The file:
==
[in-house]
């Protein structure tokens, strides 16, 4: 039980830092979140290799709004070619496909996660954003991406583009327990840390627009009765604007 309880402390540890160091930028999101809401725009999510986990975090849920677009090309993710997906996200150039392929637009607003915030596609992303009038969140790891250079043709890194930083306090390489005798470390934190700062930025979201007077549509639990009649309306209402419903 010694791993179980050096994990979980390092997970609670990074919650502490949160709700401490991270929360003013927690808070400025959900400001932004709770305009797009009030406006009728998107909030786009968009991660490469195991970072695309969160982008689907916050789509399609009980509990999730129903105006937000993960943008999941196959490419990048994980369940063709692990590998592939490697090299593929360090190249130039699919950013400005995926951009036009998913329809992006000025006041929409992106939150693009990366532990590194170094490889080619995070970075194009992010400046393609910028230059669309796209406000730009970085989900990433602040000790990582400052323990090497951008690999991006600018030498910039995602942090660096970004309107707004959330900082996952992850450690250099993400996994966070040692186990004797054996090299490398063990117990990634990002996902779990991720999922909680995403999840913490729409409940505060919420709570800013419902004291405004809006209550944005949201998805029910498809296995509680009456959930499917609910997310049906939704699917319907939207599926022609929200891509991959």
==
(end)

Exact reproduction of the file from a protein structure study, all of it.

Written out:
[in-house]
């Protein structure tokens, strides 16, 4: 039980830092979140290799709004070619496909996660954003991406583009327990840390627009009765604007 309880402390540890160091930028999101809401725009999510986990975090849920677009090309993710997906996200150039392929637009607003915030596609992303009038969140790891250079043709890194930083306090390489005798470390934190700062930025979201007077549509639990009649309306209402419903 010694791993179980050096994990979980390092997970609670990074919650502490949160709700401490991270929360003013927690808070400025959900400001932004709770305009797009009030406006009728998107909030786009968009991660490469195991970072695309969160982008689907916050789509399609009980509990999730129903105006937000993960943008999941196959490419990048994980369940063709692990590998592939490697090299593929360090190249130039699919950013400005995926951009036009998913329809992006000025006041929409992106939150693009990366532990590194170094490889080619995070970075194009992010400046393609910028230059669309796209406000730009970085989900990433602040000790990582400052323990090497951008690999991006600018030498910039995602942090660096970004309107707004959330900082996952992850450690250099993400996994966070040692186990004797054996090299490398063990117990990634990002996902779990991720999922909680995403999840913490729409409940505060919420709570800013419902004291405004809006209550944005949201998805029910498809296995509680009456959930499917609910997310049906939704699917319907939207599926022609929200891509991959």